Disadvantaged pupils not getting into grammar schools despite priority policies

Research from Comprehensive Future into grammar school admission for disadvantaged pupils showed that out of the 12,431 places available at grammar schools last year, only 564 disadvantaged pupils got a place.

A Freedom of Information (FOI) request sent to England’s 163 grammar schools showed that 96 selective schools currently prioritise admission for disadvantaged pupils, but when asked how many pupils were admitted through these priority policies, only 80 schools responded.

There were 22 selective schools who responded to say they had failed to admit a single disadvantaged pupil through their policies.

Rebecca Hickman, vice chair of Comprehensive Future, said, “Prioritising disadvantaged children in oversubscription criteria doesn’t work because these children don’t pass the 11-plus in the first place. It is cynical tokenism on the part of grammar schools, encouraged by the government to try to lend some legitimacy to a fundamentally unfair system.

“In Buckinghamshire last year, out of 2200 grammar school places just 12 places were offered under the over-subscription criterion of free school meal eligibility. Three schools in the county tried lowering the 11-plus qualifying score for disadvantaged children but failed to admit a single child under this method.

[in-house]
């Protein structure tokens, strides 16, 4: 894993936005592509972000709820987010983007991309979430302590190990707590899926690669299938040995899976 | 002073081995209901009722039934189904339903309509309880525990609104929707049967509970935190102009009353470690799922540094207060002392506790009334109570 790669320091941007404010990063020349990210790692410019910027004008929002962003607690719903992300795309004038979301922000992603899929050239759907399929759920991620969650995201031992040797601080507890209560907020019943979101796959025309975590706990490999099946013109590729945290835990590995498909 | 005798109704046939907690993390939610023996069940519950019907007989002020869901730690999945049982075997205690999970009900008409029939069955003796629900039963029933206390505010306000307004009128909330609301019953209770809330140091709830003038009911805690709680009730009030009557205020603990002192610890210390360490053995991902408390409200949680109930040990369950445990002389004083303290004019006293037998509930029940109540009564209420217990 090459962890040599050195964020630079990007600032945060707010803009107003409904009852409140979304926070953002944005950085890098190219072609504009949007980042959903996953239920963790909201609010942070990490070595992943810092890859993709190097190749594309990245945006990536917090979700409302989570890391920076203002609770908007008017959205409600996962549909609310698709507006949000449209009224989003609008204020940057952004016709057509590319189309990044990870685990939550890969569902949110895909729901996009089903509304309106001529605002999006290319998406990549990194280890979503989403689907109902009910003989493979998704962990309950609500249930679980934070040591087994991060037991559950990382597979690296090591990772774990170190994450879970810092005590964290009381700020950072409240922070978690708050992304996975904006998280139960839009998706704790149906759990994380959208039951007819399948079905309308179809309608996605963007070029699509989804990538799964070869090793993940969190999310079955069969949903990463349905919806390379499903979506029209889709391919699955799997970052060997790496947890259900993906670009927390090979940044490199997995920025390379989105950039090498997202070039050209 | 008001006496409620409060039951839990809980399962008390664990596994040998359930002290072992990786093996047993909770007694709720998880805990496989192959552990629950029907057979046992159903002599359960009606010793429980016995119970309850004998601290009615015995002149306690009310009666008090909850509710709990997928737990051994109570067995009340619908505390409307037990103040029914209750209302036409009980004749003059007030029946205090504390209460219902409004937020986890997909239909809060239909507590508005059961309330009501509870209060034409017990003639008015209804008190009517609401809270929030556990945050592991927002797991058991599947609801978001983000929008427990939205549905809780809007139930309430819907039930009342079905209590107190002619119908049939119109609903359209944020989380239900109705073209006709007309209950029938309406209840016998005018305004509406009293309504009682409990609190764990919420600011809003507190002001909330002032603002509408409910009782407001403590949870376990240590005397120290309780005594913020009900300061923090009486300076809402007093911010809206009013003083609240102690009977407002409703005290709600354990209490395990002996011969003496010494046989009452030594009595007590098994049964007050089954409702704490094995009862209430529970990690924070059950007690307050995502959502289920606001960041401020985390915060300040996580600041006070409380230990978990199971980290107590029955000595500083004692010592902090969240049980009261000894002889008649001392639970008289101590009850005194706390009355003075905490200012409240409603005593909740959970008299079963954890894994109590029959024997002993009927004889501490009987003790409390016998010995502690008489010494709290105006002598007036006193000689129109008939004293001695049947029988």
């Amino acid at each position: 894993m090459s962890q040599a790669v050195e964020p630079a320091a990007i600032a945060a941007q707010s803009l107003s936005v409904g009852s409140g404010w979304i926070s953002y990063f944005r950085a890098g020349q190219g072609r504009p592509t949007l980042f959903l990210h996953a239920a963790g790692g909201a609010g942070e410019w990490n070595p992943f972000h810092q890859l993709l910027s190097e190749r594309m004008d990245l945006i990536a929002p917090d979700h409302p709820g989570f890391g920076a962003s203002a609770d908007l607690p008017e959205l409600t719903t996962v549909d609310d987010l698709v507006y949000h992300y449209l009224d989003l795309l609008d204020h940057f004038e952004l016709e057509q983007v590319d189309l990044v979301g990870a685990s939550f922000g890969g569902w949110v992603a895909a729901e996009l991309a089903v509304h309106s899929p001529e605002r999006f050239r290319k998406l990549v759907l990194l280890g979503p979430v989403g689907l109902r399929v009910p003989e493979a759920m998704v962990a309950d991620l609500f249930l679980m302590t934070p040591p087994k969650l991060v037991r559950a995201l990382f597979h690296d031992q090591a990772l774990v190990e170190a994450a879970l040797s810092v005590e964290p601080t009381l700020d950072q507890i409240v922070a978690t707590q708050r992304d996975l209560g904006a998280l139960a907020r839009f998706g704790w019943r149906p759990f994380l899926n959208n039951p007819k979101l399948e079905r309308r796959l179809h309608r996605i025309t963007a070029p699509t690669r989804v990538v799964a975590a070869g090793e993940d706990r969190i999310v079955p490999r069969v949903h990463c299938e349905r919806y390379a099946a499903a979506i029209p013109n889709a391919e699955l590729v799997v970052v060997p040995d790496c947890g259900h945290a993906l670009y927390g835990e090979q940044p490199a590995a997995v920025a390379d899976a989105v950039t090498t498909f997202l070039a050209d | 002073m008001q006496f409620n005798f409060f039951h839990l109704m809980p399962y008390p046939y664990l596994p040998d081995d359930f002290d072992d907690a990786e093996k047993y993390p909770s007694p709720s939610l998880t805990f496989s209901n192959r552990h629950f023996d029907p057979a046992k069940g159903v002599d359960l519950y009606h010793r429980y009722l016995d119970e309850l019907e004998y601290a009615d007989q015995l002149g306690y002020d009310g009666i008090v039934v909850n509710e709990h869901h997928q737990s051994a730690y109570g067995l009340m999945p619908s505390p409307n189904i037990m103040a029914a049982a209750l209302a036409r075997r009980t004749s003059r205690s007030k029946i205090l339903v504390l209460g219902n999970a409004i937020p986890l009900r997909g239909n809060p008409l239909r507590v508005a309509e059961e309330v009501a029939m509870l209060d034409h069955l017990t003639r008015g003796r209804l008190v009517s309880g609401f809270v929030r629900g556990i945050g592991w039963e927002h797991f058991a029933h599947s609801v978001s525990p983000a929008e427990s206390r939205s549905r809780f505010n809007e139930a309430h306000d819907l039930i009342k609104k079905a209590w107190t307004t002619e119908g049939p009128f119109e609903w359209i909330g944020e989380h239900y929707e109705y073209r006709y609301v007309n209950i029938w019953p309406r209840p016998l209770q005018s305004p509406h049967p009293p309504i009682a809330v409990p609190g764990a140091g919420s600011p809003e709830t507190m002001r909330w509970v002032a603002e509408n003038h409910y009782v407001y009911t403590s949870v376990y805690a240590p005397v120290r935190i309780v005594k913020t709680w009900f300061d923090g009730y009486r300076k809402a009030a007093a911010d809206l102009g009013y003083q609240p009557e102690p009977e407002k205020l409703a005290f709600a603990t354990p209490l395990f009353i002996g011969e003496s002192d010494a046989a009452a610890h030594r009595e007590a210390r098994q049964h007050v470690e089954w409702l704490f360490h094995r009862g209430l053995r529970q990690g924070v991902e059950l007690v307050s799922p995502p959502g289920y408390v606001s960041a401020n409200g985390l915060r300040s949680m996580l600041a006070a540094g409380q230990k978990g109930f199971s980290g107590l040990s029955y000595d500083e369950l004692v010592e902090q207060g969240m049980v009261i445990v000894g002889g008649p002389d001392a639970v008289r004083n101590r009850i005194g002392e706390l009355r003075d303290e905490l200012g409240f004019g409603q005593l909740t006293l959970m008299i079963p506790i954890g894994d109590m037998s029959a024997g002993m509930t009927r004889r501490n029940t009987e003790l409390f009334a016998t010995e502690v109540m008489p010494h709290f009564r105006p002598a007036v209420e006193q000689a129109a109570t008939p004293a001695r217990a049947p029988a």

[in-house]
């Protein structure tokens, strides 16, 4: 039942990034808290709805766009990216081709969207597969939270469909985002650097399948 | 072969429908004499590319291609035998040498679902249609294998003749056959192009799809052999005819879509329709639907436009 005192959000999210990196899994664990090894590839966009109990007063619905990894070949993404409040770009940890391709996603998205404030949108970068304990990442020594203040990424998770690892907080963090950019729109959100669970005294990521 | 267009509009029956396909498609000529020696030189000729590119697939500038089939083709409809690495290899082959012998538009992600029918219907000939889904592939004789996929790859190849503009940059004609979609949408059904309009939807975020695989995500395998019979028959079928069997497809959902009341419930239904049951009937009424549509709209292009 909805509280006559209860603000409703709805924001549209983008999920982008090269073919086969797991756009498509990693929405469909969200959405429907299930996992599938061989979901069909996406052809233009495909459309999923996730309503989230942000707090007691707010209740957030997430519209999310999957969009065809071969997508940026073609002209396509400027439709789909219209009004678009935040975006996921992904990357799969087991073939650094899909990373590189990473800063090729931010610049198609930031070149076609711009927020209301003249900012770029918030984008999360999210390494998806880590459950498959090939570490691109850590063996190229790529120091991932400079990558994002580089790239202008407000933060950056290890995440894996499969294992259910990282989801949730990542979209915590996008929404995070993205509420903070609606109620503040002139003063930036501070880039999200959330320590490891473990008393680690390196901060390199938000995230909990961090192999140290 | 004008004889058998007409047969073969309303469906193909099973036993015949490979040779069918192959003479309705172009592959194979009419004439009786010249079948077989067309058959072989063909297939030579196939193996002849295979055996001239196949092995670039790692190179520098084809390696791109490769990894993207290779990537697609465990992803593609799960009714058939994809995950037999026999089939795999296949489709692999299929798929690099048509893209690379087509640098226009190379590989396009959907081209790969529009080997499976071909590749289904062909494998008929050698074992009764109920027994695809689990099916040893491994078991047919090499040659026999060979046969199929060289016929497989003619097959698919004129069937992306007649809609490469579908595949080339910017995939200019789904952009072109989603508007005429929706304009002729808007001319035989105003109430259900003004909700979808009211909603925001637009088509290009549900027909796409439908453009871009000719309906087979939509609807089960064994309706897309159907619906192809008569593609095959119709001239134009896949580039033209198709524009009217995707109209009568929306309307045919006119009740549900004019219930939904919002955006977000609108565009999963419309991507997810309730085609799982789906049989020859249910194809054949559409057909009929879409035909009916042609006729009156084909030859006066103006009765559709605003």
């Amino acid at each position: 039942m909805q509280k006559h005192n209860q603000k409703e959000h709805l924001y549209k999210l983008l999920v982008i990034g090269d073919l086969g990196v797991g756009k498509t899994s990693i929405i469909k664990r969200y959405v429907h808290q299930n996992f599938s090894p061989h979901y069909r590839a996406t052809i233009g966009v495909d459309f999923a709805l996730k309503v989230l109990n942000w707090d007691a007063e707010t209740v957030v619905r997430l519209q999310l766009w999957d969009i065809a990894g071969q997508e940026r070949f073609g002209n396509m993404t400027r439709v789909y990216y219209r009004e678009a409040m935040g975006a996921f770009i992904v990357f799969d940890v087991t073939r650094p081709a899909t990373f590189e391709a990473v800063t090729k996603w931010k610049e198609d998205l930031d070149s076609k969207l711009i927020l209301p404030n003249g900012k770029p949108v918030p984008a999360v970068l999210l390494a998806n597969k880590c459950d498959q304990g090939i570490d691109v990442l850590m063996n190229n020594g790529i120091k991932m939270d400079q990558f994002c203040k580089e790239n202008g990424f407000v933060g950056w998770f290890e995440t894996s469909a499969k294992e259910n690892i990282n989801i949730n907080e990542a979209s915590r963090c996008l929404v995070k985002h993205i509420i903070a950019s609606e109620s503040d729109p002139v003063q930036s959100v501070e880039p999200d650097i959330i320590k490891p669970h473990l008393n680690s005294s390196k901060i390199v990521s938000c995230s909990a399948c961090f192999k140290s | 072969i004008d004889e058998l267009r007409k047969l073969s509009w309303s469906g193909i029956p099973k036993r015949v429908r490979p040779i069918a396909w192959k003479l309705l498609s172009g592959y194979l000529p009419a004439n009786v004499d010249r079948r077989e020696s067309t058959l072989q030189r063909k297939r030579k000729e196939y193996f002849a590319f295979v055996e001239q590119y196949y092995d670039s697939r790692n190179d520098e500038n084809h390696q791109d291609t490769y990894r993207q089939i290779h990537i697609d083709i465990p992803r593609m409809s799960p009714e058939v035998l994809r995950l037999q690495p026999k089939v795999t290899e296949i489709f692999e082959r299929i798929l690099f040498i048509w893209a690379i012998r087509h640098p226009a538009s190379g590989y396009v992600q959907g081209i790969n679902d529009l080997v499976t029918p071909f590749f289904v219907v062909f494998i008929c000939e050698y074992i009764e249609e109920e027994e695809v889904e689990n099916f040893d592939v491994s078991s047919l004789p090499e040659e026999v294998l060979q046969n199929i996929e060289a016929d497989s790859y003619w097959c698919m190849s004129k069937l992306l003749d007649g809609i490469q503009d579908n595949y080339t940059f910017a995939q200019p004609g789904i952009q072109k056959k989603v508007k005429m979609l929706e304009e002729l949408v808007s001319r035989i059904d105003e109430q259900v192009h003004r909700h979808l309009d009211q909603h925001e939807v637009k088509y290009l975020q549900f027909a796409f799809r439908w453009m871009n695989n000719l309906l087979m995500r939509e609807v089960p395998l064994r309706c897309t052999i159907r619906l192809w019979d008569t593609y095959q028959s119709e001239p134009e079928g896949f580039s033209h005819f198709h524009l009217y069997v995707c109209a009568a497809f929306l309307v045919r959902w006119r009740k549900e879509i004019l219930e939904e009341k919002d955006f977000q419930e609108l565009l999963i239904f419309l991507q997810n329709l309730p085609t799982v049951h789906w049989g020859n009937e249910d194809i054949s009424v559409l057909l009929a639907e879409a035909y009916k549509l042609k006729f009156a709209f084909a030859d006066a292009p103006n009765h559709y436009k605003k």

“The fundamental problem is that the 11-plus effectively tests for social background and prior opportunity, not for aptitude. Poorer families can’t pay for expensive tutors for their children so it’s an uneven playing field. While so many disadvantaged children continue to fail the 11-plus, so-called prioritisation policies will remain worthless.”

Rebecca Hickman said, “A recent FOI request has revealed that the Department of Education has failed to carry out any basic research into whether these kind of admission policies actually work. They have admitted that they do not collect data on whether disadvantaged children are admitted to grammar schools as a result of prioritisation policies.

“The schools applying for this funding are claiming they will admit more disadvantaged pupils but often their current policies are not working. One Plymouth grammar school is applying to expand with a claim that it will boost priority places from 12 to 45, yet it only admitted 3 disadvantaged pupils this year. There’s no evidence it can achieve its 45 pupil target. No one is charged with checking how effective these policies are, and ambitious grammar schools are bound to talk up what they’re doing to get their hands on the money.

“In a few years when the dust settles we’ll see that grammar schools are admitting just the same tiny proportion of poor children as they are now. We should abandon investment in these divisive schools and instead create high quality comprehensive schools to work for all pupils. Social engineering via selection is a bad idea, and it doesn’t work.”

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